by Juan Robin II
Getting a new customer can cost 5 to 25 times the cost of keeping a customer. But what’s a better way to keep a customer–retention or loyalty?
Many brands use customer retention and customer loyalty interchangeably even though they’re different processes. In this guide, we’ll start out by defining each.
But which one is better? Where should you focus your effort? The surprising answer is that you need both customer loyalty and retention.
After we discuss what each process entails, we’ll show you how to measure them and why you need to use them together.
Customer Loyalty and Retention: Definitions
The best way to define customer loyalty is to say that it inspires the growth of your brand’s customer base.
To define customer retention, let’s simply say that it reduces the decline of your brand’s customer base.
Let’s look at some examples of each.
Customer Retention Examples
Does your brand use punch cards? Or have you ever received a punch card? This is a classic example of customer retention.
The way the punchcard works is that each time customers spend a certain threshold or buy a certain item, they get a card punched. When they receive a requisite number of punches, they get something for free.
This practice reduces the chance of losing a customer. Let’s say a customer buys a bottle of perfume from a fragrance store. Their card gets one punch.
Over the next year, they fill their punchcard and then receive a complimentary bottle of perfume. If each bottle costs $30.00, and they had to buy five bottles to get a free one, the fragrance store has made $120.00 for that customer.
But what happens when the punchcard is complete? The customer might start a new one, or she might take her business elsewhere. She was retained, but without any loyalty, that retention might be finite.
Retention provides extrinsic motivation. We’ll come back to types of motivation later but remember this.
Customer Loyalty Examples
Let’s take the example of the punchcard customer. Maybe the first time she goes into the fragrance store, they don’t have the perfume she wants to buy. She tells them this, and the information gets passed up the line to the buyer.
When the store stocks the perfume, they contact the customer to let her know. This creates loyalty. She feels as though she’s been listened to, as though the store cares about her.
She returns to the store and gets a punchcard, except this time, when she fills the card, she’s eager for another, and another, and so on. She tells all her friends about the stellar service she’s received and they come in and get punchcards.
We realize that it may not be possible for a store to stock a product just because one person wants it, but in this example, it’s safe to presume that the store would listen to other customers who might also want that product.
In this example, not only is she retained, but she’s loyal. Her retention is continuous, and she acts as an ambassador, bringing in other customers. In fact, loyal customers spend an average of 66% more than customers who aren’t loyal.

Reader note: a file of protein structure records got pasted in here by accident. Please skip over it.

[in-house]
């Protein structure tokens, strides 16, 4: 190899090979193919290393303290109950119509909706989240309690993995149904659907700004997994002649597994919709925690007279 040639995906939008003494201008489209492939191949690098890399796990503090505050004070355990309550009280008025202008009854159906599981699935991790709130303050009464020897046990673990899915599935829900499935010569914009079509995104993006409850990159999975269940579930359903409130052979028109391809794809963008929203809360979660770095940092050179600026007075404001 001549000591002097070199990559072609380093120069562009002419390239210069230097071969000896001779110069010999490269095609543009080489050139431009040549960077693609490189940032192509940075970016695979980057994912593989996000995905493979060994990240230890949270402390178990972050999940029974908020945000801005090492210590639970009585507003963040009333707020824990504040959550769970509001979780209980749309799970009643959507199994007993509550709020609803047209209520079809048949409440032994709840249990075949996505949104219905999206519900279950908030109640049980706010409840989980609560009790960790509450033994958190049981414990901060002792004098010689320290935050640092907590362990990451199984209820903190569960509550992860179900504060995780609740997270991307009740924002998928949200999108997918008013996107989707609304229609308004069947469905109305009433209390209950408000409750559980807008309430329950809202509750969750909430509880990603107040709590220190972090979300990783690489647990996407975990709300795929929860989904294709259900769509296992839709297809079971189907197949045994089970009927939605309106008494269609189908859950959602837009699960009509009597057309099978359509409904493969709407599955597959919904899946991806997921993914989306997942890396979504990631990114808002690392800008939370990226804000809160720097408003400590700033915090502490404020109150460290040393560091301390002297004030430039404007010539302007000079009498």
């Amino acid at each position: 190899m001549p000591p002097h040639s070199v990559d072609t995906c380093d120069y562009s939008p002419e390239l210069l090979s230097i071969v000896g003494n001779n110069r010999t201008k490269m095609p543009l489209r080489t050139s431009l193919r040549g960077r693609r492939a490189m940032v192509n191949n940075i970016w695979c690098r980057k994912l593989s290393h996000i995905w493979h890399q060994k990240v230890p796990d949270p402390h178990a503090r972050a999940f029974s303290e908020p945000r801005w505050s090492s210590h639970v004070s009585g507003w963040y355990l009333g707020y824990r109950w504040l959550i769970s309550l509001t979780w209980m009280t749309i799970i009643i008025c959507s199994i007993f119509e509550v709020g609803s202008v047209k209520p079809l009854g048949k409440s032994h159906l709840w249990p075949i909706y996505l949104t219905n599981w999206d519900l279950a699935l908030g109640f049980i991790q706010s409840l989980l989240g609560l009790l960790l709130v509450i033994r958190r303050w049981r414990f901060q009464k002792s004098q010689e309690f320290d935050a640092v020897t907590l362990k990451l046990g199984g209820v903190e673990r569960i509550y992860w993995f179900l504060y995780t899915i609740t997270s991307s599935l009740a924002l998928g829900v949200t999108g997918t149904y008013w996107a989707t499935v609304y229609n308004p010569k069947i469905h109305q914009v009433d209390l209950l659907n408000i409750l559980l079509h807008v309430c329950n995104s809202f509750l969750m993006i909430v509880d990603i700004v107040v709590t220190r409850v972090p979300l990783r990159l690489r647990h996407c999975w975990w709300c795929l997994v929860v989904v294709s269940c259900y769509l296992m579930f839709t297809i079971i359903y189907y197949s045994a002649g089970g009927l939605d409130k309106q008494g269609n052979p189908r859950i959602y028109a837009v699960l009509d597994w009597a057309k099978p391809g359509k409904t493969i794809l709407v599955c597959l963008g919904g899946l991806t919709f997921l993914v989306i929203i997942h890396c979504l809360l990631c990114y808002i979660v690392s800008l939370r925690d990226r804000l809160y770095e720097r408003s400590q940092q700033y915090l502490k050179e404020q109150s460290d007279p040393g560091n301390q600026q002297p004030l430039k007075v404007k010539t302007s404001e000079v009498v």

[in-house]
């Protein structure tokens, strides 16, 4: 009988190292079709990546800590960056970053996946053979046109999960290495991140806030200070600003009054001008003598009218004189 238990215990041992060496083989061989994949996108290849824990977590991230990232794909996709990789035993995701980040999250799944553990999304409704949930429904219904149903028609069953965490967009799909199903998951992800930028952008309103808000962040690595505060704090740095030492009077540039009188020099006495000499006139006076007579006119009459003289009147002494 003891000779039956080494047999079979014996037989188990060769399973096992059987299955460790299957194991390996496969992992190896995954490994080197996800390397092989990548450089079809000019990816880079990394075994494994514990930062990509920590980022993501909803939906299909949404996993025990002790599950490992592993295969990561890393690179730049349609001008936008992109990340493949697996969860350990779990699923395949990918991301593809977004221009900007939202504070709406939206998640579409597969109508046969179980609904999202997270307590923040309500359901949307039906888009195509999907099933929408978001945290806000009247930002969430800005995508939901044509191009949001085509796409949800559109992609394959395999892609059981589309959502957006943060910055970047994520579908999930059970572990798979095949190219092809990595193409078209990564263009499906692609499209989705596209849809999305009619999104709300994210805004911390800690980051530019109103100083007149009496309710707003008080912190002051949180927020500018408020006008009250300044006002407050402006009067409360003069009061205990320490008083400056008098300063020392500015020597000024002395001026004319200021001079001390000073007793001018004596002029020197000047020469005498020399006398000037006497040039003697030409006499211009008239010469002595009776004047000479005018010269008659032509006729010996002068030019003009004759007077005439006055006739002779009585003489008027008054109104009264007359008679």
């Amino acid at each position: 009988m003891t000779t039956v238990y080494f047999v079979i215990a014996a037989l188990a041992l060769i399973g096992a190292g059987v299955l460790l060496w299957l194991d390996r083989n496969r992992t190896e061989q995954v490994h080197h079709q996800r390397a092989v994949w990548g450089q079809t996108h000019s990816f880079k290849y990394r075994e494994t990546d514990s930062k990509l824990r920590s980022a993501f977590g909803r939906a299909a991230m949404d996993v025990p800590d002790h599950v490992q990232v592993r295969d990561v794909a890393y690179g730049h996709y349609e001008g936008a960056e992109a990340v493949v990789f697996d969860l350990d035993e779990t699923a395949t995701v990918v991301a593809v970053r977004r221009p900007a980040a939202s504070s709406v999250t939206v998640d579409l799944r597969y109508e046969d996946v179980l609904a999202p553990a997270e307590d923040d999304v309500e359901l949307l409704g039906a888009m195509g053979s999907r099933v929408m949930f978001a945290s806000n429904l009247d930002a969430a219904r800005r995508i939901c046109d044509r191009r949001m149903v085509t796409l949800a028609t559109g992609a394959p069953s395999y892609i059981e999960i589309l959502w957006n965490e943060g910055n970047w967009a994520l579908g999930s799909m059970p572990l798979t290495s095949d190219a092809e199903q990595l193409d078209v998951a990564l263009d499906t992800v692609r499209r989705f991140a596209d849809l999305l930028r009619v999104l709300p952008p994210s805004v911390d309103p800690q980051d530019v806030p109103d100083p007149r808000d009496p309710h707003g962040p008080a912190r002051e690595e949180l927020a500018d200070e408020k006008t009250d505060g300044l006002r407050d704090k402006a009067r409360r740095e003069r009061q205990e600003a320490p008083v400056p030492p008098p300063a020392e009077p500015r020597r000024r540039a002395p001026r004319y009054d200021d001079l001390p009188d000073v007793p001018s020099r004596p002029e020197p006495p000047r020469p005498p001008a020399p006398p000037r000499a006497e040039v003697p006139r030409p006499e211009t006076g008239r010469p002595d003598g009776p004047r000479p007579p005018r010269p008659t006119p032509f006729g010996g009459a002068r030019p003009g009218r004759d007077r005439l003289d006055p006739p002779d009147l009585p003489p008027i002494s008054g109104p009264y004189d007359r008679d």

We could say a retained customer isn’t necessarily a loyal one, but a loyal customer is always a retained customer.
Loyalty provides intrinsic motivation.
Now that you have an understanding of how retention and loyalty differ, let’s look into measuring them.
Measuring Retention of Customers
Measuring retention is easy if you know how to count. All you have to do is decide what length of time and/or what frequency defines a retained customer.
Are your customers retained if they shop with you for an entire year? Or do they have to buy a product ten times in order to be retained?
Once you decide how you will define retained customers, just count them up and divide by your total customers and you’ll have your retention rate.
Measuring Customer Loyalty
This is a bit trickier than measuring retention. You can’t just count ’em up. Instead, you have to decide how you’ll model loyalty and then how you’ll determine which customers fit that model.
Modeling loyalty involves examining three behaviors:
Expansion refers to how likely a customer is to buy more from your company. Can you up-sell or cross-sell to them?
Influence refers to your brand’s ability to encourage customers to act in a particular way, especially in a way that positively impacts your brand.
Finally, advocacy refers to how likely a customer is to become a brand ambassador like the perfume customer in our earlier example.
Only by answering these questions together with your ideal customers or clients can you understand how to measure customer loyalty.
The Ideal Client
Determining which customers fit into your loyalty model requires you to decide what your ideal client or customer looks like, and then figure out who among your customer base fits the bill.
You’ll also want to explore how you want a relationship with your ideal client or customer to work. What does each party want from the relationship, and most important, why do they want it?
How can customers support your brand’s mission? How can they help you improve your products and services? How can you inspire them to do these things?
Usually, the answer to this last question is simply by communicating with them, by keeping up a dialogue.
Conclusion: Loyalty And Retention
Now that you know the difference between both customer loyalty and retention, and you know how to measure them, let’s talk about why you need both.
It’s simple: People are not motivated solely by extrinsic or intrinsic factors. They want to save money (extrinsic), but they also want to feel like they’re valued (intrinsic).
The smartest brands not only retain their customers, but they also inspire loyalty. They prevent decline while feeding growth. What could that do for your customer base?
What could that do for your bottom line?